All-Inclusive Playground: Where everyone can play together

By Howard Prosnitz, Staff Writer

Teaneck Suburbanite, Sept. 24, 2008, p. 1


The offical ribbon cutting for the township's all-inclusive playground is not until Oct. 5. But the playground, which was completed two weeks ago, has already become the busiest used playground in the township, according to recreation director Glenna Crockett. Dozens of children, both those typically developing and those with special needs, as well as their parents and caretakers, throng everyday to the playground at the north end of Votee Park.

The playground is the fruition of a campaign begun more than a year ago by Grenville Avenue resident Cindy Balsam, whose daughter, Nettie, is handicapped. Nettie is the youngest of Balsam's four children, and she had long been frustrated by the absence of a playground where all her children could play together.

One a recent Saturday morning, Balsam showed Teaneck Suburbanite some of the equipment and features that make the playground accessible to children with a variety of disabilities.

The fense that surrounds the entire playground is critical, said Salsam, not only for autistic children who have a tendency to run randomly, but for other children as well.

All playgrounds in New York City are fenced in, she said.

In addition, the playground is on one level and is flush with the entrance, making it easy for a wheelchair or stroller to enter. The entire area of the playground is constructed of soft rubber.

"If a child falls, he or she is less likely to be hurt on this surface, which is also therapeutic to walk on," Balsam said.

She noted that the surface is also safe for a blind child who walks with a cane.

"It is a wonderful place to work on walking because of the soft flooring," Balsam said, She noted that visually impaired children can also benefit from a variety of tactile, noise-making equipment.

"They can turn it and hear sounds. Everything in the playground is therapeutic for a child with a disability but can also be enjoyed by typicalled developing children," she said.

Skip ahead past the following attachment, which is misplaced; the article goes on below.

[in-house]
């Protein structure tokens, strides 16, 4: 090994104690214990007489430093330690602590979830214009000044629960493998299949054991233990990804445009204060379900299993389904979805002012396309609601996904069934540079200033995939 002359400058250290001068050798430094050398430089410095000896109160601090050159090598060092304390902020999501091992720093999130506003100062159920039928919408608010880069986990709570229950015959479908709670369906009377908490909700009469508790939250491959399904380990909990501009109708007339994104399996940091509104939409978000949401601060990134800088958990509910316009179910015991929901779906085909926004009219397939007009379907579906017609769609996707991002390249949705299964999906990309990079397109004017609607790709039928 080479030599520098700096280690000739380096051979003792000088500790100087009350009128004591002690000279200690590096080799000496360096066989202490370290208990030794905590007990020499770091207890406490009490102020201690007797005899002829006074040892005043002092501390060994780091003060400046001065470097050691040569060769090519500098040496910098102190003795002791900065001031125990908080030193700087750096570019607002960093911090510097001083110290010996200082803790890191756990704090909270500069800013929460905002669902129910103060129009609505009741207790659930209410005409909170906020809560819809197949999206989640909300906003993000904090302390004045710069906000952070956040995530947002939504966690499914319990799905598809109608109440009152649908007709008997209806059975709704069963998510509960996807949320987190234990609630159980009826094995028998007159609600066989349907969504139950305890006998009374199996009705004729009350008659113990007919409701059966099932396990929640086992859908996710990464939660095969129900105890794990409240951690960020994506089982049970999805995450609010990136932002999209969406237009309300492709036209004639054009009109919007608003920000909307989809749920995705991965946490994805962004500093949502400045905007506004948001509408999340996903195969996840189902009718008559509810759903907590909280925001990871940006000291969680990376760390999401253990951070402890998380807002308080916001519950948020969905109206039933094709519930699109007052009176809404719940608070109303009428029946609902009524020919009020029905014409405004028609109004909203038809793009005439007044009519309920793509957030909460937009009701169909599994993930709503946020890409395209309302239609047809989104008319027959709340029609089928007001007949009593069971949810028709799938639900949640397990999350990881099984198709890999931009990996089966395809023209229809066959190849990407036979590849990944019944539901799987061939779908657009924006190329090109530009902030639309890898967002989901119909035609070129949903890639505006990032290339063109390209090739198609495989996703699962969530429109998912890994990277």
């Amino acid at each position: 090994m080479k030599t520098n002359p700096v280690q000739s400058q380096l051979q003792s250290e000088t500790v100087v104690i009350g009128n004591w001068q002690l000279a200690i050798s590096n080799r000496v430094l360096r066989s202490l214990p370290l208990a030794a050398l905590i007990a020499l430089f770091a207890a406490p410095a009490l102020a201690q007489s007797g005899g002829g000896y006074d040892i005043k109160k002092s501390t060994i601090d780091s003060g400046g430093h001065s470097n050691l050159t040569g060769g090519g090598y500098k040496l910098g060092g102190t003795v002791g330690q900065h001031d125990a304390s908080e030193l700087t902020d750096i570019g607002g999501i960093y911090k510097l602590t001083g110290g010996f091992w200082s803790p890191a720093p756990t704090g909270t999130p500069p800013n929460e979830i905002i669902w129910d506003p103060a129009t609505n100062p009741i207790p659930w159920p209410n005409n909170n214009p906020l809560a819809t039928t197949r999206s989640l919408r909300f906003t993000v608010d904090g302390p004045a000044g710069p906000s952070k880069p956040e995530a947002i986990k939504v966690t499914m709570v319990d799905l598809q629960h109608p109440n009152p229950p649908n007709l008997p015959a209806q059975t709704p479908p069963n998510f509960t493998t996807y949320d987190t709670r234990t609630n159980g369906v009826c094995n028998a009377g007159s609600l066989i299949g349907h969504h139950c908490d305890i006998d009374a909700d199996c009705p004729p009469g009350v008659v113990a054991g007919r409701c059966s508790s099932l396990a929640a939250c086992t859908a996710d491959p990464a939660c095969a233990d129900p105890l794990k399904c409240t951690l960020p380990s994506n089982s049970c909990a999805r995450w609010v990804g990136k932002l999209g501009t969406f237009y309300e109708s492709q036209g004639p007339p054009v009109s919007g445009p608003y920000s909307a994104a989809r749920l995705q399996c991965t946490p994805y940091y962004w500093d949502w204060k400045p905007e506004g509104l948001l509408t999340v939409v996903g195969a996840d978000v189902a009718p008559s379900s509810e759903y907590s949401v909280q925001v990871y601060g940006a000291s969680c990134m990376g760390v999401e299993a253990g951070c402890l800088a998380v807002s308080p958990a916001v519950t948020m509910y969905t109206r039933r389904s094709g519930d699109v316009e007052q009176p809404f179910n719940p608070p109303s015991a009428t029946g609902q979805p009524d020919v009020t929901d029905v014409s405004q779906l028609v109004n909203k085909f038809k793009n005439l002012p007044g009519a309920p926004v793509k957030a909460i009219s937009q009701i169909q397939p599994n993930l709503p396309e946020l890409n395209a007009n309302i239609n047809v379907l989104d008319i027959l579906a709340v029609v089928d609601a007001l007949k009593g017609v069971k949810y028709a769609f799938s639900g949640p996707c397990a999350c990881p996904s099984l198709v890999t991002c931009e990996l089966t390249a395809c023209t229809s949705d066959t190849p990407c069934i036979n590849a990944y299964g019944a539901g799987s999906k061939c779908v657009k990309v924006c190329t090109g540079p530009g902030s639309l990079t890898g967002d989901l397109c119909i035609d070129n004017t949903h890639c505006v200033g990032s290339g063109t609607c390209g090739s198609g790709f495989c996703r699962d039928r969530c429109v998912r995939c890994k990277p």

At one end of the playground is a set of swings for children, and at the other end are swings with back supports and harnesses for children with special needs.

All equipment for the playground was chosen by a committee of parents of speical needs children.

Although the playground is fully accessible to all children, reaching it from the west side of the railroad tracks can be a problem. Except for the State Street Bridge, there is no crossing over the CSX Railroad tracks accessible by wheelchair, stroller or walker.

Balsam has been in contact with CSX, urging the railroad to make the pedestrian tunnel under the tracks ADA compliant, or to build an ADA-compliant pedestrian bridge over the tracks.

However, the railroad has not been cooperative.

"The response from CSX continues to be disappointing. They have said that they will work with us but will not provide any funding," she said.

Balsam has also contacted Congressman Steve Rothman's office and the New Jersey Department of Transportation about obtaining a grant.

She said that Rothman's office has spoken about the possibility of funding in January.

"But it is very open.

There is not concrete commitment. The town would love to see this, but we need help to get it done," Balsam said, noting that restaurants and Votee Park itself are east of the tracks.


More article:

A Playground for Everyone -- By Howard Prosnitz, Staff Writer, Teaneck Suburbanite, March 26, 2008. p. 1

Township approves pocket parks -- Teaneck Suburbanite, March 26, 2008. p. 19

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